Donations being delivered.
UV radiation, like UV-B, reaches the Earth and causes sunburn, wrinkles, age spots and skin cancer. But UV-C is more dangerous to all genetic material. Normally, the ozone layer keeps people from direct exposure to UV-C. When produced artificially in UV-C lamps, however, the radiation can be used to break down pathogens in water and air or on surfaces. It renders germs incapable of functioning or reproducing.

As a nurse educator, Noviello said it’s difficult to be in the shadows, unable to help. She has great respect for every healthcare worker—from individuals who clean floors and pick up trash to lab technicians, nurses and physicians.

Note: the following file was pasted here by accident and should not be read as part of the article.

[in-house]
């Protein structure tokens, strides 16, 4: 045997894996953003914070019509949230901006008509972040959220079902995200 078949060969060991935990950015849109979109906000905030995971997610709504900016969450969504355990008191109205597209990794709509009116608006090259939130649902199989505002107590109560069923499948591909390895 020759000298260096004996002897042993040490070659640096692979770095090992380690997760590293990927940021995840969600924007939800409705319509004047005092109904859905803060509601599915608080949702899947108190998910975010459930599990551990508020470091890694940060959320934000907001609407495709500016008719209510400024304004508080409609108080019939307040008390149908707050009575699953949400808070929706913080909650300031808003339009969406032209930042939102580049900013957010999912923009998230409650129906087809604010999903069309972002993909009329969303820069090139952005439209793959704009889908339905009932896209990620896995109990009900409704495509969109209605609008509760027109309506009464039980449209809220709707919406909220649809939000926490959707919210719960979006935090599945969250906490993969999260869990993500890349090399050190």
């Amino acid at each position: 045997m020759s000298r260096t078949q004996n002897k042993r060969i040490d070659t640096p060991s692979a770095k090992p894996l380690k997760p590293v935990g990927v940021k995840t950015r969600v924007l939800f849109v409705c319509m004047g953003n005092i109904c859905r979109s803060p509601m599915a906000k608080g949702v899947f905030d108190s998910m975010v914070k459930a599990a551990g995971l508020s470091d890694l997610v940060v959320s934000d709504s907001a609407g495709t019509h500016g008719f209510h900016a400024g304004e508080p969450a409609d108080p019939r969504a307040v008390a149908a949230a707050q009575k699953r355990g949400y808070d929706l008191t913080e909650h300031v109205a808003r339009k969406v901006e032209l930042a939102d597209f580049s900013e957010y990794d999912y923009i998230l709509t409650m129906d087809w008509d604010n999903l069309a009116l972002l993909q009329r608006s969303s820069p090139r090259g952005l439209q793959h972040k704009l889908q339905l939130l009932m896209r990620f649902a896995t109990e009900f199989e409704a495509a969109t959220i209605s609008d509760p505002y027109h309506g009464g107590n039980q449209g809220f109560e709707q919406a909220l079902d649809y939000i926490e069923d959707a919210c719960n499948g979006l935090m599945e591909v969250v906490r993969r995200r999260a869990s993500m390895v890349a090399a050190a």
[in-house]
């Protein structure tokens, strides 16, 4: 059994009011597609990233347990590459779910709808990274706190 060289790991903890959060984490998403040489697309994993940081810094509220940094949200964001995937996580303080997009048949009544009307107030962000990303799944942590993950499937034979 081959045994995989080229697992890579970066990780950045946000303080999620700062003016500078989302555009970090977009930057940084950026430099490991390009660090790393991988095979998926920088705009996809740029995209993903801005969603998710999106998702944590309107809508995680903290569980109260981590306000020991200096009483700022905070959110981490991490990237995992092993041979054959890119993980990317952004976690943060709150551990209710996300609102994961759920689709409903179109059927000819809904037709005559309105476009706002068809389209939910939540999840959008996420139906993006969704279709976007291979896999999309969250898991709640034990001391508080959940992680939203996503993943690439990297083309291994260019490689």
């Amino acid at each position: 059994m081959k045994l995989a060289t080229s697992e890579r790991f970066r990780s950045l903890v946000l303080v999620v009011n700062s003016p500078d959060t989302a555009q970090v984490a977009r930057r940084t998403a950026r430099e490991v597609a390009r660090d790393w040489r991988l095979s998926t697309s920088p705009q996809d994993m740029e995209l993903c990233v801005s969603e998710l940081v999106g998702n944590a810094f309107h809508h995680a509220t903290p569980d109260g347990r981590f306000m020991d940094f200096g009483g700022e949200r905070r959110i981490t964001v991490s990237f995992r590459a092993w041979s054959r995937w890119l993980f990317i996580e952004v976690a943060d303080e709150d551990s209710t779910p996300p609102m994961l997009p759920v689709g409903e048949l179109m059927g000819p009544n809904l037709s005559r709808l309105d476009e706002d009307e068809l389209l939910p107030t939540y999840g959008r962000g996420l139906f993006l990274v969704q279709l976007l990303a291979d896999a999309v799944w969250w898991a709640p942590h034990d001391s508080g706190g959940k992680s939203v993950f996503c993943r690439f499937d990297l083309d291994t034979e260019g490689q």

Checking in to see if there’s anything I can do has given me a bit of comfort. I contributed many years and long hours to the care of critically-ill patients. I understand the physical and emotional exhaustion that overwhelms you at times. Just when you think you can’t do it any more—you save a life, you make a difference, you get an occasional thank you or another team member gives you encouragement to carry on for the greater good.
– Dr. Sheri Noviello

“My heart goes out to them,” she said, “Anything we can do to help is paled by the commitment and dedication of the nation’s healthcare teams.”